As an initial test of the quality of each embedding space, we ask how well the clusters in each embedding generalize across volunteers. To do so, we count the number of points falling into clusters wherein between one and six volunteers contributed a not-insignificant number of points to each cluster. Figure 3 displays the results of this count as percentages with respect to the total number of time points in the test embedding. Following the subsampling and bootstraping schema described in the Methods section, volunteer-wise generalizability was assessed over 256 independently reinitialized embeddings. Bold lines in Figure 3 display the mean, while shaded regions show the 95% confidence interval. A right-skewed distribution indicates increased generalizability, because it means that the densest watershed regions are significantly populated with many volunteers. A left-skewed distribution indicates that most watershed regions are specific to one or few volunteers, that is, that observed brain dynamics are idiosyncratically related to specific volunteers.

Figure 3.

Volunteer specificity of watershed regions. We plot the percentage of time points lying within each of six bins. Each bin presents the proportion of points belonging to embedding clusters wherein between one and six volunteers possessed “not an insignificant number of points” in that embedding cluster (inverse left-tail test). Data are presented as mean and 95% confidence interval over 256 independent samples. Each sample comes from a randomly initialized embedding. Bin 6 is expanded along the abscissa for clarity.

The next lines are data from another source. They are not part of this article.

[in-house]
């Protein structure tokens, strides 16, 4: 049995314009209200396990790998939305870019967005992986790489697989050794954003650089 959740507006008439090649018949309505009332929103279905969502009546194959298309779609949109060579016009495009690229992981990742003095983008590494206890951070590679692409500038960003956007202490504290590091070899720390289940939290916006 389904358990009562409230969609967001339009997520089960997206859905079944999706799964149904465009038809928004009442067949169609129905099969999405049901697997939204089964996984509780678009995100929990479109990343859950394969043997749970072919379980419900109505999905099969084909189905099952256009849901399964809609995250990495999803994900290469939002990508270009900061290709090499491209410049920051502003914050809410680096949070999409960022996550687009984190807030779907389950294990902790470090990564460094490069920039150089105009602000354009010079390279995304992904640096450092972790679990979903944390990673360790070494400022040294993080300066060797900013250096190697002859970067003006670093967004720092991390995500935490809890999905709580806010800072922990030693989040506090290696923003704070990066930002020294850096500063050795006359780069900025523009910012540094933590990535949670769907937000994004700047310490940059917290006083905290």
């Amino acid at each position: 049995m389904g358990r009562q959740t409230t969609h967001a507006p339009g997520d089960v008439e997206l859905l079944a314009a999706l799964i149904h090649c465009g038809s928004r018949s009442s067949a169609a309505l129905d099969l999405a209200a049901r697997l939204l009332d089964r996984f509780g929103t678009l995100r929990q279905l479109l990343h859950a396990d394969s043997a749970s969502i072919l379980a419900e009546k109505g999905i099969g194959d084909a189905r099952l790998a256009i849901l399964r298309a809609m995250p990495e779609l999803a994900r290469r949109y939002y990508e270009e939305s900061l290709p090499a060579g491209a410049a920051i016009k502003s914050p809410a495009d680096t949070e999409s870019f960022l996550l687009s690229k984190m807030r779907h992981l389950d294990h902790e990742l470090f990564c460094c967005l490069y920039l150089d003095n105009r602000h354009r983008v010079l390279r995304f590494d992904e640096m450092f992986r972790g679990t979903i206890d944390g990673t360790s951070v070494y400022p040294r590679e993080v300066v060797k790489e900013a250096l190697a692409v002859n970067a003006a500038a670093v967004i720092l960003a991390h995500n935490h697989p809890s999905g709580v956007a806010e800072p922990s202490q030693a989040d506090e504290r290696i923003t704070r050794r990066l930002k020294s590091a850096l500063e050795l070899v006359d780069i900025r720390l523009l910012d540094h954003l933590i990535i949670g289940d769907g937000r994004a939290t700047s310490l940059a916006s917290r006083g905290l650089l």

Figure 3.

Volunteer specificity of watershed regions. We plot the percentage of time points lying within each of six bins. Each bin presents the proportion of points belonging to embedding clusters wherein between one and six volunteers possessed “not an insignificant number of points” in that embedding cluster (inverse left-tail test). Data are presented as mean and 95% confidence interval over 256 independent samples. Each sample comes from a randomly initialized embedding. Bin 6 is expanded along the abscissa for clarity.

Overall, topological metric spaces offer embeddings that generalize better across volunteers than the other metrics we consider. Not only does homology present right-skewed distributions in Figure 3, this category of metrics also aggregates significantly more points into embedding clusters that are general for all six volunteers.

It may be possible for metric spaces to generalize too well. For instance, the metric space differing node activity agglomerates the largest percentage of time points into bins having between four and six represented volunteers. However, as will become clear in the next section, this state generalizability comes at the cost of the capacity to distinguish between experimental conditions. Indeed, it appears that the node metric space produces embeddings with a single dense core, plus a few distant outliers.

Stimulus Segmentation

A central indicator of embedding quality is the degree to which time points colocalize when belonging to the same stimulus condition. Part B of Figure 2 shows an example result of testing watershed clusters against the hypothesis that a significant number of within-cluster points corresponds to any of the five experimental conditions. For each stimulus type, Figure 4 shows the percentage of points from that stimulus residing in clusters significantly associated with that stimulus (blue boxes). Here again, we report the result as a distribution after 256 independently reinitialized embeddings. Larger percentages of significantly colocalizing points indicate increased capacity to identify brainstates associated with experimental stimuli.

Figure 4.